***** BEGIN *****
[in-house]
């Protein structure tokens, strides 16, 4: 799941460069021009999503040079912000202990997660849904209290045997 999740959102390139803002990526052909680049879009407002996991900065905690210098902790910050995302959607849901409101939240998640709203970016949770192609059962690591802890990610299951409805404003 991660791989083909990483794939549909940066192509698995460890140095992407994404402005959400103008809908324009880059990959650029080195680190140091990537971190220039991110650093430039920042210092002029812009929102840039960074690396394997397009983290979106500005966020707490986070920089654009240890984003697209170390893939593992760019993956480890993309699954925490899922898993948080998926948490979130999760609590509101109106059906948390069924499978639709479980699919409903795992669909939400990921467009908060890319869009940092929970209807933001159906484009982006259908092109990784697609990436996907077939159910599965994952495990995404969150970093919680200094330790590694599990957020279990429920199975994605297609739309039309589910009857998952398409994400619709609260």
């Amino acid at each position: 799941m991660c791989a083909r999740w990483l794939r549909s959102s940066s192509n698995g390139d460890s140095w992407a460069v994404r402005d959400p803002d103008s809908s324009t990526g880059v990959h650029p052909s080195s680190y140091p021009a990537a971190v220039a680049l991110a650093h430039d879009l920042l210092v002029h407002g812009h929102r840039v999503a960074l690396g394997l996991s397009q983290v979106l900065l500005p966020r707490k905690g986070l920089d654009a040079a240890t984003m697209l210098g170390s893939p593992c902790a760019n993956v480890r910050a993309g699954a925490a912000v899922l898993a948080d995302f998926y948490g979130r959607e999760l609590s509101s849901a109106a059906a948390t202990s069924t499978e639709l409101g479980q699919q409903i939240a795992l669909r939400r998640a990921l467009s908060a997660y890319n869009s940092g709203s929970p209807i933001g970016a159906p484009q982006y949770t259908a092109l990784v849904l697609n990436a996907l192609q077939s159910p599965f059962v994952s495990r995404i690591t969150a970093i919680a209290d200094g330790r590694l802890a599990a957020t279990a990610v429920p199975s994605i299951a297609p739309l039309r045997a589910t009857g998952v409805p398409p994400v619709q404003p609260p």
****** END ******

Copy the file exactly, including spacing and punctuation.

[in-house]
């Protein structure tokens, strides 16, 4: 799941460069021009999503040079912000202990997660849904209290045997 999740959102390139803002990526052909680049879009407002996991900065905690210098902790910050995302959607849901409101939240998640709203970016949770192609059962690591802890990610299951409805404003 991660791989083909990483794939549909940066192509698995460890140095992407994404402005959400103008809908324009880059990959650029080195680190140091990537971190220039991110650093430039920042210092002029812009929102840039960074690396394997397009983290979106500005966020707490986070920089654009240890984003697209170390893939593992760019993956480890993309699954925490899922898993948080998926948490979130999760609590509101109106059906948390069924499978639709479980699919409903795992669909939400990921467009908060890319869009940092929970209807933001159906484009982006259908092109990784697609990436996907077939159910599965994952495990995404969150970093919680200094330790590694599990957020279990429920199975994605297609739309039309589910009857998952398409994400619709609260």
């Amino acid at each position: 799941m991660c791989a083909r999740w990483l794939r549909s959102s940066s192509n698995g390139d460890s140095w992407a460069v994404r402005d959400p803002d103008s809908s324009t990526g880059v990959h650029p052909s080195s680190y140091p021009a990537a971190v220039a680049l991110a650093h430039d879009l920042l210092v002029h407002g812009h929102r840039v999503a960074l690396g394997l996991s397009q983290v979106l900065l500005p966020r707490k905690g986070l920089d654009a040079a240890t984003m697209l210098g170390s893939p593992c902790a760019n993956v480890r910050a993309g699954a925490a912000v899922l898993a948080d995302f998926y948490g979130r959607e999760l609590s509101s849901a109106a059906a948390t202990s069924t499978e639709l409101g479980q699919q409903i939240a795992l669909r939400r998640a990921l467009s908060a997660y890319n869009s940092g709203s929970p209807i933001g970016a159906p484009q982006y949770t259908a092109l990784v849904l697609n990436a996907l192609q077939s159910p599965f059962v994952s495990r995404i690591t969150a970093i919680a209290d200094g330790r590694l802890a599990a957020t279990a990610v429920p199975s994605i299951a297609p739309l039309r045997a589910t009857g998952v409805p398409p994400v619709q404003p609260p």